'Sure, I'm disappointed but I understand. That's why women won't come out here. I'll show you to your bed then.'

   He led the way, with the hurricane lantern, into our old bedroom. There was a dirty inner spring mattress, one spring poking through, on the floor. The windows were wide open, and I envisaged plagues of mosquitoes eating me all night.
   'I figured you wouldn't need a sheet. It's pretty hot at night. But if you'd like a shower I've got a bucket of bore water for you out in the shed.'
   I stared with dismay at the small bedroom. It was almost the same as forty years ago, and yet now it was decrepit, empty, dirty, just an old stained mattress on the floor.
   'Rob would you be offended if I slept in the car?'
   'The car? Why?'
   'The seat folds back, it'd be more comfortable, and there's no mozzies in it.' Yet I was dreaming of the coolness of the air conditioner running all night, if I had enough petrol.
   'It sounds like an insult to me, Paul. This dump not good enough for you? Let's have a look at this wonderful car with a lay-back seat.'
   We walked outside. He opened the door and sat in the driver's seat. 'What's this gadget then?'
   'A mobile phone. You can call anywhere in Australia with it.'
   'Yeah? Can I use it?'
   'Sure ... just dial the number.'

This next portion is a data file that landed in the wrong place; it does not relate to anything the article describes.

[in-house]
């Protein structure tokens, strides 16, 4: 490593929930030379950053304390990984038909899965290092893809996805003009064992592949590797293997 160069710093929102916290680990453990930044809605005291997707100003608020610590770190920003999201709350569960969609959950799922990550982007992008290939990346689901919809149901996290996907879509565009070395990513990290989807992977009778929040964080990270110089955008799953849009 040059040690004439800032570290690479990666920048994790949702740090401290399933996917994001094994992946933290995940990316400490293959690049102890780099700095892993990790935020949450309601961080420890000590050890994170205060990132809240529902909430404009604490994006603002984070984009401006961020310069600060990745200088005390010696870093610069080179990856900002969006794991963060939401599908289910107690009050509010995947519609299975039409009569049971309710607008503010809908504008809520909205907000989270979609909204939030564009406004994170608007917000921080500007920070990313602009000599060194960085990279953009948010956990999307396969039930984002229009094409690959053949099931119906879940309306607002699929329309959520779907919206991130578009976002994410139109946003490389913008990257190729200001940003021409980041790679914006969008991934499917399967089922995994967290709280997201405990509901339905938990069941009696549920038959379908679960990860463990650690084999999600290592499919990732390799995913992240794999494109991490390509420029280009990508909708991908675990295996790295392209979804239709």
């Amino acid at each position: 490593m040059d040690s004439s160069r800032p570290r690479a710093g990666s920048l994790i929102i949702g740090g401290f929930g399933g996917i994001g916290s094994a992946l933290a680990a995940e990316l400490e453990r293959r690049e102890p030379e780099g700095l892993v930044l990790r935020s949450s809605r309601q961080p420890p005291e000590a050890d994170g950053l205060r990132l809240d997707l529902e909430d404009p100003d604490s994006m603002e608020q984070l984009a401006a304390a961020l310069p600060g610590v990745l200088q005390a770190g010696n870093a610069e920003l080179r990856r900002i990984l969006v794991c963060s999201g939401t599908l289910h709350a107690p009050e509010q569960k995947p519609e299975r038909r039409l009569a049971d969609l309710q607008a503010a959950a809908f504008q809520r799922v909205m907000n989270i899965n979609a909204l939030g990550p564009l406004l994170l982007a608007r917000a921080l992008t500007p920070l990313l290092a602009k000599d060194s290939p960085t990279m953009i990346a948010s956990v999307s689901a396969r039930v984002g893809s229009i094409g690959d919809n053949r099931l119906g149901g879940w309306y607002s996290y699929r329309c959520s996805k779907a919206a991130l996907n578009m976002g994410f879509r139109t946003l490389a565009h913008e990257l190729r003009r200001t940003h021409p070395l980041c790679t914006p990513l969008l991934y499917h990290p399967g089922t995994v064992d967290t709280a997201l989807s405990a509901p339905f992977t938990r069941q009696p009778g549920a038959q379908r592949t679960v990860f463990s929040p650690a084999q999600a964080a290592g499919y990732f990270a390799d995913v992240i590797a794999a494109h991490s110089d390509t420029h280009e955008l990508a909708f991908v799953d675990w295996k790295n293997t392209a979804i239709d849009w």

He pushed the buttons confidently. 'Susan,' he said, 'start the generator and put all the lights on around the swimming pool. We'll be there in one minute for dinner.'

   He hung up grinning, almost laughing. And I knew I'd been had. I could hear the sound of a diesel generator start up, then in the distance I saw all the lights come on near the top of the rise.
   'You bastard Rob. You took me in again. I should have known you'd do this. You don't live here at all.'
   'Nope. Built a new house up on the hill about twenty years back. Susan's up there with the kids waiting to meet you. You'll be pleased to know we've got everything: TV, fridge, DVDs, swimming pool. But I just wanted you to know that the good old days were not as good as you remembered them.'
   'Drive me up the hill quickly. I can't stand these bloody mozzies. Hey do you really ringbark trees?'
   'Me? Nah, I prefer to spray them with agent orange, you see I got this bulk deal from the army.'


© Copyright Marcus Clark 2002